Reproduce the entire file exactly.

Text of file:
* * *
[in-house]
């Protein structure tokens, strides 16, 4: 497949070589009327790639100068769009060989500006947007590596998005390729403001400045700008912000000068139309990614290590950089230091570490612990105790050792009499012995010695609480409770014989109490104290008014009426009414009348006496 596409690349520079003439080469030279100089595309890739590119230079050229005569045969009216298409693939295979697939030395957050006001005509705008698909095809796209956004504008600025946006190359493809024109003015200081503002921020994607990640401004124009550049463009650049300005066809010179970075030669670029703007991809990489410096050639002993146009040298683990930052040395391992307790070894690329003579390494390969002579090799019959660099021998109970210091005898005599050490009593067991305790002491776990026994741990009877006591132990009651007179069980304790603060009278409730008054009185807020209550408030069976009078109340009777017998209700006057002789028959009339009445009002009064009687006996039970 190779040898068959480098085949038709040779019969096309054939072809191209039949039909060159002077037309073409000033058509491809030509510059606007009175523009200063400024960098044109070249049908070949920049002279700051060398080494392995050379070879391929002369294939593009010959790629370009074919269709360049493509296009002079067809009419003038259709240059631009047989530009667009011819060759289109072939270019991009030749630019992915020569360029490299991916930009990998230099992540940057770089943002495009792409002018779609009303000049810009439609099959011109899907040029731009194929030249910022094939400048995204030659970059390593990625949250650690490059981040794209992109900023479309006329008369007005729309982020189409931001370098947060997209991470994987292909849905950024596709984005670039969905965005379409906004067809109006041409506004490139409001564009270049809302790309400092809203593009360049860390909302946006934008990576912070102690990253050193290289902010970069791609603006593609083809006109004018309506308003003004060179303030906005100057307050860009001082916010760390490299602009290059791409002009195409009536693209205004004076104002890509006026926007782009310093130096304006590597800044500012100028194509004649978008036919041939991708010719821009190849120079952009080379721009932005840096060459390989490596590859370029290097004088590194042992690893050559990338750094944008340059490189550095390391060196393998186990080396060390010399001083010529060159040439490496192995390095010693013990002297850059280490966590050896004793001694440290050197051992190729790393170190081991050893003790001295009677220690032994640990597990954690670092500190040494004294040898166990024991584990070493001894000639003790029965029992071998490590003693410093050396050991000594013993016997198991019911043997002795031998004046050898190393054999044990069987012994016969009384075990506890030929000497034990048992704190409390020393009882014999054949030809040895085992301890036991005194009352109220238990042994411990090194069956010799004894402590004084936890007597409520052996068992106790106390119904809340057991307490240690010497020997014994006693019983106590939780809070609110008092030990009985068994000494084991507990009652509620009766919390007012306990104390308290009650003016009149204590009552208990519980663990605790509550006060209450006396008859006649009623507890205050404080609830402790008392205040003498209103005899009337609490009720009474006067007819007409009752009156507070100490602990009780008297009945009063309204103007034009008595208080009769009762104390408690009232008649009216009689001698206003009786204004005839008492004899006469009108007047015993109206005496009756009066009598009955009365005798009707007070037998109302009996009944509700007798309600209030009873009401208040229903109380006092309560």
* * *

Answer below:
[in-house]
């Protein structure tokens, strides 16, 4: 497949070589009327790639100068769009060989500006947007590596998005390729403001400045700008912000000068139309990614290590950089230091570490612990105790050792009499012995010695609480409770014989109490104290008014009426009414009348006496 596409690349520079003439080469030279100089595309890739590119230079050229005569045969009216298409693939295979697939030395957050006001005509705008698909095809796209956004504008600025946006190359493809024109003015200081503002921020994607990640401004124009550049463009650049300005066809010179970075030669670029703007991809990489410096050639002993146009040298683990930052040395391992307790070894690329003579390494390969002579090799019959660099021998109970210091005898005599050490009593067991305790002491776990026994741990009877006591132990009651007179069980304790603060009278409730008054009185807020209550408030069976009078109340009777017998209700006057002789028959009339009445009002009064009687006996039970 190779040898068959480098085949038709040779019969096309054939072809191209039949039909060159002077037309073409000033058509491809030509510059606007009175523009200063400024960098044109070249049908070949920049002279700051060398080494392995050379070879391929002369294939593009010959790629370009074919269709360049493509296009002079067809009419003038259709240059631009047989530009667009011819060759289109072939270019991009030749630019992915020569360029490299991916930009990998230099992540940057770089943002495009792409002018779609009303000049810009439609099959011109899907040029731009194929030249910022094939400048995204030659970059390593990625949250650690490059981040794209992109900023479309006329008369007005729309982020189409931001370098947060997209991470994987292909849905950024596709984005670039969905965005379409906004067809109006041409506004490139409001564009270049809302790309400092809203593009360049860390909302946006934008990576912070102690990253050193290289902010970069791609603006593609083809006109004018309506308003003004060179303030906005100057307050860009001082916010760390490299602009290059791409002009195409009536693209205004004076104002890509006026926007782009310093130096304006590597800044500012100028194509004649978008036919041939991708010719821009190849120079952009080379721009932005840096060459390989490596590859370029290097004088590194042992690893050559990338750094944008340059490189550095390391060196393998186990080396060390010399001083010529060159040439490496192995390095010693013990002297850059280490966590050896004793001694440290050197051992190729790393170190081991050893003790001295009677220690032994640990597990954690670092500190040494004294040898166990024991584990070493001894000639003790029965029992071998490590003693410093050396050991000594013993016997198991019911043997002795031998004046050898190393054999044990069987012994016969009384075990506890030929000497034990048992704190409390020393009882014999054949030809040895085992301890036991005194009352109220238990042994411990090194069956010799004894402590004084936890007597409520052996068992106790106390119904809340057991307490240690010497020997014994006693019983106590939780809070609110008092030990009985068994000494084991507990009652509620009766919390007012306990104390308290009650003016009149204590009552208990519980663990605790509550006060209450006396008859006649009623507890205050404080609830402790008392205040003498209103005899009337609490009720009474006067007819007409009752009156507070100490602990009780008297009945009063309204103007034009008595208080009769009762104390408690009232008649009216009689001698206003009786204004005839008492004899006469009108007047015993109206005496009756009066009598009955009365005798009707007070037998109302009996009944509700007798309600209030009873009401208040229903109380006092309560």